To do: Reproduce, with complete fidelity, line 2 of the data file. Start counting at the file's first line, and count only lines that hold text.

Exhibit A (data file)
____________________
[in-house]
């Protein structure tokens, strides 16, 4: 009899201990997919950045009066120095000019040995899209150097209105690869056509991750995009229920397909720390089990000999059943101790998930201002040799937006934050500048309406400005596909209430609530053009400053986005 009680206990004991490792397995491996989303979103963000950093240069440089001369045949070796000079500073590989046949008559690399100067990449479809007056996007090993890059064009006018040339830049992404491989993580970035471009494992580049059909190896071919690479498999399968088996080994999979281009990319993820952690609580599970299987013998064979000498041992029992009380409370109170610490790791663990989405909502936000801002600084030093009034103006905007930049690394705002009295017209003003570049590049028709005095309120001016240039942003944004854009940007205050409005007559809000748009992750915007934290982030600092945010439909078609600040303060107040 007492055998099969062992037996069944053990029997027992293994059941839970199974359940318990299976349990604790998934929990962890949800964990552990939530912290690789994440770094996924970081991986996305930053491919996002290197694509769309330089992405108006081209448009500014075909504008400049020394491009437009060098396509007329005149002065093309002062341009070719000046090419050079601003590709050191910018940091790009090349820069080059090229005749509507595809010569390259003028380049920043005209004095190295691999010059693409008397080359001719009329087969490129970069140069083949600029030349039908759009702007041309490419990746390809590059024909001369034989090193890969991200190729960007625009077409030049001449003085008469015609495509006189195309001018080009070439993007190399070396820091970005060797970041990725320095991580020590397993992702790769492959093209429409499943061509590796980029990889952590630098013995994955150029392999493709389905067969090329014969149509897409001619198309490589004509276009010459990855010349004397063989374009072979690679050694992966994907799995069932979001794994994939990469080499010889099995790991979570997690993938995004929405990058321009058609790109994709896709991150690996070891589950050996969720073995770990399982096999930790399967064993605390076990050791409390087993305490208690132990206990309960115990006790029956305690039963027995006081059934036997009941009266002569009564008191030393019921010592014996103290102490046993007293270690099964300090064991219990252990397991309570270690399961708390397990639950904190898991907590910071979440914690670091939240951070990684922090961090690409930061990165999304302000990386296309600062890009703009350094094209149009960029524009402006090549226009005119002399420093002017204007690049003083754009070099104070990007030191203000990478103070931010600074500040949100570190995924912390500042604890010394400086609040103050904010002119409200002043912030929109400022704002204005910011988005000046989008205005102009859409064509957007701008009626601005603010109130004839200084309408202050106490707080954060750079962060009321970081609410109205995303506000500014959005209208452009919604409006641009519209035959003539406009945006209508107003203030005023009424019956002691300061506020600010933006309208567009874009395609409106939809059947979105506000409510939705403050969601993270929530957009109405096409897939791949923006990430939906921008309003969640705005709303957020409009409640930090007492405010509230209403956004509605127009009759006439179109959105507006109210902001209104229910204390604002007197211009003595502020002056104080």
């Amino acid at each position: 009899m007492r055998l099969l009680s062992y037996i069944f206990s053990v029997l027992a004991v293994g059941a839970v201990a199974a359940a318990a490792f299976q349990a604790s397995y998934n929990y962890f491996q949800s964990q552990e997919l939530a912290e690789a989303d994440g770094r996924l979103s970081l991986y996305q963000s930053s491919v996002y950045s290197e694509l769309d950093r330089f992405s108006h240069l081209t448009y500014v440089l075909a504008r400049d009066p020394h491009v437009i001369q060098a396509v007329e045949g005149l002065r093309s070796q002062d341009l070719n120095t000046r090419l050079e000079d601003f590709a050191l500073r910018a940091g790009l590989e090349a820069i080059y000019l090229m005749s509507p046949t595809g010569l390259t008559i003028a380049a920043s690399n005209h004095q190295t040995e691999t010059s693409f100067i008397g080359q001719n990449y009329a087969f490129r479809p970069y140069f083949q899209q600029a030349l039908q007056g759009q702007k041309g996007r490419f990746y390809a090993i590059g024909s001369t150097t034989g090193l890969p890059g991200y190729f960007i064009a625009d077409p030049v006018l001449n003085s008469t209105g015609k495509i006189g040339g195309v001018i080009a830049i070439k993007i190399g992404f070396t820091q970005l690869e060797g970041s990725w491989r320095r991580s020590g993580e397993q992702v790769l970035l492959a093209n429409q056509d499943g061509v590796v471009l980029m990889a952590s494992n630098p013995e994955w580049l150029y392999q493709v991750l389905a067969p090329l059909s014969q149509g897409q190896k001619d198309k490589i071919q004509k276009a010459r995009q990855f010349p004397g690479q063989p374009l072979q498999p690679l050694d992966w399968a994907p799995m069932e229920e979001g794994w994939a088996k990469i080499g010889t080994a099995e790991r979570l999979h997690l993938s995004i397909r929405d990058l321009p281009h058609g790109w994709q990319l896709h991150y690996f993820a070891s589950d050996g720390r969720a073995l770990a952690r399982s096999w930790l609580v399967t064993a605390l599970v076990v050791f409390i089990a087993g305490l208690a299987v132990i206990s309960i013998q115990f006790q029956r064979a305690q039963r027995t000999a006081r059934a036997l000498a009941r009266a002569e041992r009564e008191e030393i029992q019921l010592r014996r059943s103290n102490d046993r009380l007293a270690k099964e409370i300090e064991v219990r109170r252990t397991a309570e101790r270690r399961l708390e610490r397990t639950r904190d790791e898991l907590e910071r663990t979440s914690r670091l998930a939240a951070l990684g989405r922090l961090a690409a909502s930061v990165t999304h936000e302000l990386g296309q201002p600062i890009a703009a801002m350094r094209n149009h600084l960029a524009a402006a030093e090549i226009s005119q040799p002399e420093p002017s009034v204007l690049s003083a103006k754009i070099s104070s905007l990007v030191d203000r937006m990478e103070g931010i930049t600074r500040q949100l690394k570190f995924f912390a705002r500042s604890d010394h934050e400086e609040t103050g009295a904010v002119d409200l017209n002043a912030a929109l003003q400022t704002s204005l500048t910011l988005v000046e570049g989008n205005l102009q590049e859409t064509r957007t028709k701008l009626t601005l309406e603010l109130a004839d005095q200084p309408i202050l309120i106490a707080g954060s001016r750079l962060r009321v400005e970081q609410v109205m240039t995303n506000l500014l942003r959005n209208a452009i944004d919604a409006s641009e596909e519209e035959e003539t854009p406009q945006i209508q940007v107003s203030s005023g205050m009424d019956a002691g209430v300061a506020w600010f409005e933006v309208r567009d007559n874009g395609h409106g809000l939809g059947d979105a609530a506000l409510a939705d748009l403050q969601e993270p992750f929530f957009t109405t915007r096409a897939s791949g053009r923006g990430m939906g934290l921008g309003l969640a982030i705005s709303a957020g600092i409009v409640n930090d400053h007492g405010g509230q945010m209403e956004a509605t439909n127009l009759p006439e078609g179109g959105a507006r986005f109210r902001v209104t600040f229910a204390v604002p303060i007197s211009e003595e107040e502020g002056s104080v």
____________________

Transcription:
């Protein structure tokens, strides 16, 4: 009899201990997919950045009066120095000019040995899209150097209105690869056509991750995009229920397909720390089990000999059943101790998930201002040799937006934050500048309406400005596909209430609530053009400053986005 009680206990004991490792397995491996989303979103963000950093240069440089001369045949070796000079500073590989046949008559690399100067990449479809007056996007090993890059064009006018040339830049992404491989993580970035471009494992580049059909190896071919690479498999399968088996080994999979281009990319993820952690609580599970299987013998064979000498041992029992009380409370109170610490790791663990989405909502936000801002600084030093009034103006905007930049690394705002009295017209003003570049590049028709005095309120001016240039942003944004854009940007205050409005007559809000748009992750915007934290982030600092945010439909078609600040303060107040 007492055998099969062992037996069944053990029997027992293994059941839970199974359940318990299976349990604790998934929990962890949800964990552990939530912290690789994440770094996924970081991986996305930053491919996002290197694509769309330089992405108006081209448009500014075909504008400049020394491009437009060098396509007329005149002065093309002062341009070719000046090419050079601003590709050191910018940091790009090349820069080059090229005749509507595809010569390259003028380049920043005209004095190295691999010059693409008397080359001719009329087969490129970069140069083949600029030349039908759009702007041309490419990746390809590059024909001369034989090193890969991200190729960007625009077409030049001449003085008469015609495509006189195309001018080009070439993007190399070396820091970005060797970041990725320095991580020590397993992702790769492959093209429409499943061509590796980029990889952590630098013995994955150029392999493709389905067969090329014969149509897409001619198309490589004509276009010459990855010349004397063989374009072979690679050694992966994907799995069932979001794994994939990469080499010889099995790991979570997690993938995004929405990058321009058609790109994709896709991150690996070891589950050996969720073995770990399982096999930790399967064993605390076990050791409390087993305490208690132990206990309960115990006790029956305690039963027995006081059934036997009941009266002569009564008191030393019921010592014996103290102490046993007293270690099964300090064991219990252990397991309570270690399961708390397990639950904190898991907590910071979440914690670091939240951070990684922090961090690409930061990165999304302000990386296309600062890009703009350094094209149009960029524009402006090549226009005119002399420093002017204007690049003083754009070099104070990007030191203000990478103070931010600074500040949100570190995924912390500042604890010394400086609040103050904010002119409200002043912030929109400022704002204005910011988005000046989008205005102009859409064509957007701008009626601005603010109130004839200084309408202050106490707080954060750079962060009321970081609410109205995303506000500014959005209208452009919604409006641009519209035959003539406009945006209508107003203030005023009424019956002691300061506020600010933006309208567009874009395609409106939809059947979105506000409510939705403050969601993270929530957009109405096409897939791949923006990430939906921008309003969640705005709303957020409009409640930090007492405010509230209403956004509605127009009759006439179109959105507006109210902001209104229910204390604002007197211009003595502020002056104080």